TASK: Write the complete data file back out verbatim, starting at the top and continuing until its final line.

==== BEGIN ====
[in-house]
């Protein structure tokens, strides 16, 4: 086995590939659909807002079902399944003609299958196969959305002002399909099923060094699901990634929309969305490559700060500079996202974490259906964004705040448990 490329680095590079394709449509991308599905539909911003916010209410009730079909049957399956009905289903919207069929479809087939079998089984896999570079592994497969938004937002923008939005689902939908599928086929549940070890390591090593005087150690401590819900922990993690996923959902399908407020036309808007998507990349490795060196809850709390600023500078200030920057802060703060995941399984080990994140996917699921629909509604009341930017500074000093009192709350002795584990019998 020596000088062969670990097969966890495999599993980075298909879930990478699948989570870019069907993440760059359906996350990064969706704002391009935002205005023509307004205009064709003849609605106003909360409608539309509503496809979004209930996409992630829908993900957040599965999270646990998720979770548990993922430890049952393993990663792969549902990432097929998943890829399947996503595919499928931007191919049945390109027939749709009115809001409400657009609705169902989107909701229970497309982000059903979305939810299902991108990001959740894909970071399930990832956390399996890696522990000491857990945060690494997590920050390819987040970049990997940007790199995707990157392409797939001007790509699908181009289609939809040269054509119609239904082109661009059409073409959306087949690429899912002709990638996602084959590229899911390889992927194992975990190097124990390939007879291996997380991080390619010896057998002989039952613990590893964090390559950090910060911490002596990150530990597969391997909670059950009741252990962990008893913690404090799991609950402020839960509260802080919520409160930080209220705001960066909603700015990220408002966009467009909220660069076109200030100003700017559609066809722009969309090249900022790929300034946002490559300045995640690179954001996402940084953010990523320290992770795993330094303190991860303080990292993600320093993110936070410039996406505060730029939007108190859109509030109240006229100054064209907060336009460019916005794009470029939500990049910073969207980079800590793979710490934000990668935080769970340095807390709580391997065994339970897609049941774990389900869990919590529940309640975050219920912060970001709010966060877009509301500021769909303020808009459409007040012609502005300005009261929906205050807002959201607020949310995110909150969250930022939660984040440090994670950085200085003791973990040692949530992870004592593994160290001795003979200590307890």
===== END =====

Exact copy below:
[in-house]
């Protein structure tokens, strides 16, 4: 086995590939659909807002079902399944003609299958196969959305002002399909099923060094699901990634929309969305490559700060500079996202974490259906964004705040448990 490329680095590079394709449509991308599905539909911003916010209410009730079909049957399956009905289903919207069929479809087939079998089984896999570079592994497969938004937002923008939005689902939908599928086929549940070890390591090593005087150690401590819900922990993690996923959902399908407020036309808007998507990349490795060196809850709390600023500078200030920057802060703060995941399984080990994140996917699921629909509604009341930017500074000093009192709350002795584990019998 020596000088062969670990097969966890495999599993980075298909879930990478699948989570870019069907993440760059359906996350990064969706704002391009935002205005023509307004205009064709003849609605106003909360409608539309509503496809979004209930996409992630829908993900957040599965999270646990998720979770548990993922430890049952393993990663792969549902990432097929998943890829399947996503595919499928931007191919049945390109027939749709009115809001409400657009609705169902989107909701229970497309982000059903979305939810299902991108990001959740894909970071399930990832956390399996890696522990000491857990945060690494997590920050390819987040970049990997940007790199995707990157392409797939001007790509699908181009289609939809040269054509119609239904082109661009059409073409959306087949690429899912002709990638996602084959590229899911390889992927194992975990190097124990390939007879291996997380991080390619010896057998002989039952613990590893964090390559950090910060911490002596990150530990597969391997909670059950009741252990962990008893913690404090799991609950402020839960509260802080919520409160930080209220705001960066909603700015990220408002966009467009909220660069076109200030100003700017559609066809722009969309090249900022790929300034946002490559300045995640690179954001996402940084953010990523320290992770795993330094303190991860303080990292993600320093993110936070410039996406505060730029939007108190859109509030109240006229100054064209907060336009460019916005794009470029939500990049910073969207980079800590793979710490934000990668935080769970340095807390709580391997065994339970897609049941774990389900869990919590529940309640975050219920912060970001709010966060877009509301500021769909303020808009459409007040012609502005300005009261929906205050807002959201607020949310995110909150969250930022939660984040440090994670950085200085003791973990040692949530992870004592593994160290001795003979200590307890």